Medicare Spending and Outcomes After Postacute Care for Stroke and Hip Fracture

Published in: Medical Care, v. 48, no. 9, Sep. 2010, p. 776-784

Posted on RAND.org on December 31, 2009

by Melinda Beeuwkes Buntin, Carrie Hoverman, Partha Deb, Neeraj Sood, Jose J. Escarce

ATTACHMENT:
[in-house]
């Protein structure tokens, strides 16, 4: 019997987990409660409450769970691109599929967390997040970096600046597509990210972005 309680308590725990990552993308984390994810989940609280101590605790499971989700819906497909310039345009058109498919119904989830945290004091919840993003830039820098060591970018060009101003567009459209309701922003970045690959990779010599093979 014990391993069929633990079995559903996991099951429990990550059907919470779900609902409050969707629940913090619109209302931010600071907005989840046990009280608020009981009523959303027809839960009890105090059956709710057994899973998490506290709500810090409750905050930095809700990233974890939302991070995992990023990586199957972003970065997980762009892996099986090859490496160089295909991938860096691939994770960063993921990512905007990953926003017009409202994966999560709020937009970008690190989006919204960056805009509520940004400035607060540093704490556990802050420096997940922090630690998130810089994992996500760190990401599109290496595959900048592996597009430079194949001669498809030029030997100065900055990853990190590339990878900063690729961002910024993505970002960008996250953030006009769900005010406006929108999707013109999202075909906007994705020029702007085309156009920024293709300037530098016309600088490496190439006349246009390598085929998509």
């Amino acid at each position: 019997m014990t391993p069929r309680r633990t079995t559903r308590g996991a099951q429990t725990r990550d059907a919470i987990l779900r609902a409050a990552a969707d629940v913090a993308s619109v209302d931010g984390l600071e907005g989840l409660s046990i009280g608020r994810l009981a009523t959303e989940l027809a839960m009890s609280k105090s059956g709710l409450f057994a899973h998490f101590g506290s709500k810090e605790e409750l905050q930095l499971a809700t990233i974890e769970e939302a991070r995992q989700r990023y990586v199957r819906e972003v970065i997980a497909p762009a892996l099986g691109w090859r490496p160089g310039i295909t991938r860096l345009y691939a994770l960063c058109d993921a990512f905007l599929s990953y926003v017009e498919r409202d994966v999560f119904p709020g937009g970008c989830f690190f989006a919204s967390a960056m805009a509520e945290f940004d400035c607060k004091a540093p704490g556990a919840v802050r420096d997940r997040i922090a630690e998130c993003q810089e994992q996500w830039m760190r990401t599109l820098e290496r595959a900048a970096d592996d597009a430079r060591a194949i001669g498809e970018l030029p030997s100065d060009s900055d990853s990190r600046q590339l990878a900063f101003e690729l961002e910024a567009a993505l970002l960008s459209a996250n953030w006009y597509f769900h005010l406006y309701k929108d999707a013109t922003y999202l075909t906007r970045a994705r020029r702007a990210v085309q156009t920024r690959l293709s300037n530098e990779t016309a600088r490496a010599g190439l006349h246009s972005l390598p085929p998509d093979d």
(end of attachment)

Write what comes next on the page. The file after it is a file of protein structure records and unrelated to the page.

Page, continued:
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Background: Elderly patients who leave an acute care hospital after a stroke or a hip fracture may be discharged home, or undergo postacute rehabilitative care in an inpatient rehabilitation facility (IRF) or skilled nursing facility (SNF). Because 15% of Medicare expenditures are for these types of postacute care, it is important to understand their relative costs and the health outcomes they produce. Objective: To assess Medicare payments for and outcomes of patients discharged from acute care to an IRF, a SNF, or home after an inpatient diagnosis of stroke or hip fracture between January 2002 and June 2003. Research Design: This is an observational study based on Medicare administrative data. We adjust for observable differences in patient severity across postacute care sites, and we use instrumental variables estimation to account for unobserved patient selection. Study Outcomes: Mortality, return to community residence, and total Medicare postacute payments by 120 days after acute care discharge. Results: Relative to discharge home, IRFs improve health outcomes for hip fracture patients. SNFs reduce mortality for hip fracture patients, but increase rates of institutionalization for stroke patients. Both sites of care are far more expensive than discharge to home. Conclusions: When there is a choice between IRF and SNF care for stroke and hip fracture patients, the marginal patient is better off going to an IRF for postacute care. However, given the marginal cost of an IRF stay compared with returning home, the gains to these patients should be considered in light of the additional costs.

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